With seven days between rain events, we are now in the evaluation stage of this crop. Corn fields range from V8 to VT and soybeans from V4 to R2. Scouts have been out in the fields, and reports are coming in nearly daily.
I have been sorting through images and re-affirming thoughts from the sprayer seat. Some fields are not worth further investment.
This is where knowing your crop insurance comes in. If you carry an enterprise plan, all the farms you operate within each county are grouped together by crop. In essence, good farms can carry the bad ones. This is likely the most popular plan. Many farmers select this coverage because it is less expensive. Generally, the attitude associated with enterprise plans is simply surviving to fight another year. This plan is also practical when farms are in a tighter geographical area.
The other dominate policy sold is optional units. In this policy, county sections control units. All farms in section are grouped together. This plan works well when farms vary greatly, or are more geographically scattered. In this plan, you can have a claim in one section, and the section beside it doesn't work against the claim.
What's your guarantee?
It is also necessary to have an idea what your guarantee is. Simply, this is the averaged actual production history (trend adjusted if selected as an option) multiplied by the insurance level selected on the policy. This could be 50-85%.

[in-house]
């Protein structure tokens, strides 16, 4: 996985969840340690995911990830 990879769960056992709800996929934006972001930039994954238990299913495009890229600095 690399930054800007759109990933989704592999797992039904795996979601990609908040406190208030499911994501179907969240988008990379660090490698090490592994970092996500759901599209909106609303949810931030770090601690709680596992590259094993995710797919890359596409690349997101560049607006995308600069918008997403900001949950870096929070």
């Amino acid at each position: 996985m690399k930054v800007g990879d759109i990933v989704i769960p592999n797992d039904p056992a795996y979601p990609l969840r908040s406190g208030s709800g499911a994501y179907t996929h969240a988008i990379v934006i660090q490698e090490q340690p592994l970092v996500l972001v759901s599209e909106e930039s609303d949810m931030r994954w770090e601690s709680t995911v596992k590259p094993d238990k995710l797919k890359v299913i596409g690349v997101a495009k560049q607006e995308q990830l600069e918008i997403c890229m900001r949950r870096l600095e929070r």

Here is an example: the corn APH is 180 bpa, when taken times an 80% insurance level, your yield guarantee is 144 bpa. For 50 bpa soybean APH, the insurance yield would be 40 bpa. (As prices are similar to the spring established price, I am ignoring any possible pricing implications.)
Now, I am looking at the fields and scouting reports to combine that with what I know about how the farm generally behaves. (Go ahead and throw projected weather in there if you have a 60-day forecast you trust.) Since I am on optional units, I am looking at each field and asking the question: How likely is this crop to be below 144 bpa for corn or 40 bpa for soybeans? One who carries the enterprise plan has to look at the farm as a whole and ask the same question. If the answer is yes, I think it is below, no further investment is warranted. You could be throwing good money after bad, and end up netting less.
All this said, according to the insurance policy, you still have to make a good faith effort in growing the crop. I asked my agent what all this involves. He indicated generally this isn't a problem, but suggested having a crop professional make an evaluation (and documenting it) before abandoning a crop.
Bottom line is, cover your bases as you make these decisions, but if you've planted, sprayed, and fertilized, you should be ok.
Next week, I'll cover some of the tactics we are considering to pursue better looking farms. Yes, I said tactics; even though I am trying some of them, I'm still skeptical. This is where fear of leaving bushels on the table can influence decisions. Sometimes, that is good, other times it doesn't work out so well.